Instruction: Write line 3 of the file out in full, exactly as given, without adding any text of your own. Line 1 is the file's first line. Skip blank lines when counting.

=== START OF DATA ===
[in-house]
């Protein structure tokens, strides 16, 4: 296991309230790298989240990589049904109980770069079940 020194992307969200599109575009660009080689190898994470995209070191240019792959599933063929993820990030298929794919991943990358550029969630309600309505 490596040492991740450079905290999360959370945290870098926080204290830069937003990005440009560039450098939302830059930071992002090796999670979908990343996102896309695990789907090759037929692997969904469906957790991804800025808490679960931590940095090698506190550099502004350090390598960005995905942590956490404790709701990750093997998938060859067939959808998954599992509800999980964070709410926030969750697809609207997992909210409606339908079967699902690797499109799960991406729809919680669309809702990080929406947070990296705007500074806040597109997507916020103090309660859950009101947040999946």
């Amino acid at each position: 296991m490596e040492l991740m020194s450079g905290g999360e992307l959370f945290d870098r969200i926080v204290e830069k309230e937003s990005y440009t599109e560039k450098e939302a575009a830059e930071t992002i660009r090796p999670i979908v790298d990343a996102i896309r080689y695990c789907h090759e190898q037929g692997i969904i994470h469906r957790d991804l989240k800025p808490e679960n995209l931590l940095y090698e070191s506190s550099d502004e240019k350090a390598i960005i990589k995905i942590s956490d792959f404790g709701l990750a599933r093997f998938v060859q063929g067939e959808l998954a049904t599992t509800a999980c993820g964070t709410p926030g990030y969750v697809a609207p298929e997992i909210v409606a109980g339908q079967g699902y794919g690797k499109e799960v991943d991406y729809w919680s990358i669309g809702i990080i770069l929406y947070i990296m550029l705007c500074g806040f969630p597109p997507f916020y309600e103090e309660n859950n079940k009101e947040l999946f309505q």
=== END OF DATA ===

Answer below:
């Amino acid at each position: 296991m490596e040492l991740m020194s450079g905290g999360e992307l959370f945290d870098r969200i926080v204290e830069k309230e937003s990005y440009t599109e560039k450098e939302a575009a830059e930071t992002i660009r090796p999670i979908v790298d990343a996102i896309r080689y695990c789907h090759e190898q037929g692997i969904i994470h469906r957790d991804l989240k800025p808490e679960n995209l931590l940095y090698e070191s506190s550099d502004e240019k350090a390598i960005i990589k995905i942590s956490d792959f404790g709701l990750a599933r093997f998938v060859q063929g067939e959808l998954a049904t599992t509800a999980c993820g964070t709410p926030g990030y969750v697809a609207p298929e997992i909210v409606a109980g339908q079967g699902y794919g690797k499109e799960v991943d991406y729809w919680s990358i669309g809702i990080i770069l929406y947070i990296m550029l705007c500074g806040f969630p597109p997507f916020y309600e103090e309660n859950n079940k009101e947040l999946f309505q």